Finally, the Factbook reviews types of counter-UAS providers, ranging from start-ups and project companies, to prime contractors, to established small businesses. For more information: www.droneshield.com
07 Nov 22. Quadome and Skylark-N part of Hensoldt integrated naval solution. Hensoldt South Africa is aiming to enlarge its naval business with its Quadome radar and Skylark-N electronic surveillance, tracking and monitoring solution and has emphasised that its Quadome naval radar, and others, can be integrated into its Skylark-N naval communications surveillance solution.
Quadome and Skylark-N are aimed at the small to mid-size offshore patrol vessels (OPVs), corvettes, and frigates. The South African Navy has four corvettes and recently acquired the first of three in-shore patrol vessels.
Hensoldt South Africa launched its Quadome naval radar at the DSEI show in London last year, and the land variant at the Africa Aerospace and Defence (AAD) exhibition in Pretoria in September.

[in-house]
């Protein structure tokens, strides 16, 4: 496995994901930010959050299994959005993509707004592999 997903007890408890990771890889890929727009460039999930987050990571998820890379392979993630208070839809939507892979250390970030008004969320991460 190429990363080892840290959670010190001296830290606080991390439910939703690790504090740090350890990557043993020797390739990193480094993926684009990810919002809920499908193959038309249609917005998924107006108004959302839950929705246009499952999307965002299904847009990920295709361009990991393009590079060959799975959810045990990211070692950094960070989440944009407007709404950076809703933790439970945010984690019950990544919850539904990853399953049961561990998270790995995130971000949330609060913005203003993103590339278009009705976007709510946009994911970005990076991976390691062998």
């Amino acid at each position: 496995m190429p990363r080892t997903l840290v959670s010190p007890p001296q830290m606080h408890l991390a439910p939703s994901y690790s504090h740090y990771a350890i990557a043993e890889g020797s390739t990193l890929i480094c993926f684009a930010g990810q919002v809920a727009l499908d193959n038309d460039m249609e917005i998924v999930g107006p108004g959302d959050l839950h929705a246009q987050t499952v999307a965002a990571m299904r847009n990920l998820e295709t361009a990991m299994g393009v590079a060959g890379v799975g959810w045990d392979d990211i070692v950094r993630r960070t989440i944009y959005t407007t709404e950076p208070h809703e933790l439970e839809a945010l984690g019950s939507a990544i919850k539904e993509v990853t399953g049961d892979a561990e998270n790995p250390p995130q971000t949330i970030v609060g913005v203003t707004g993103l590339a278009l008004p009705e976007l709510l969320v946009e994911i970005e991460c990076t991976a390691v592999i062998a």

The Quadome radar offers a 3D air and surface surveillance and defence capability to navies with constrained budgets, that would previously have had only the choice of a 2D system. The company describes Quadome as a “very affordable radar with a second-to-none price-performance ratio”.
It is an active electronically scanned array (AESA) surveillance type radar with a range of 100 metres to 200 km, that can process more than 1 000 air and surface targets simultaneously. It allows the detection and tracking of small, slow, and fast air targets for a reliable picture of the battle space. For example, it can detect and track fast moving aircraft and unmanned aerial vehicles and sea skimming missiles, and offer support for gunfire and helicopters.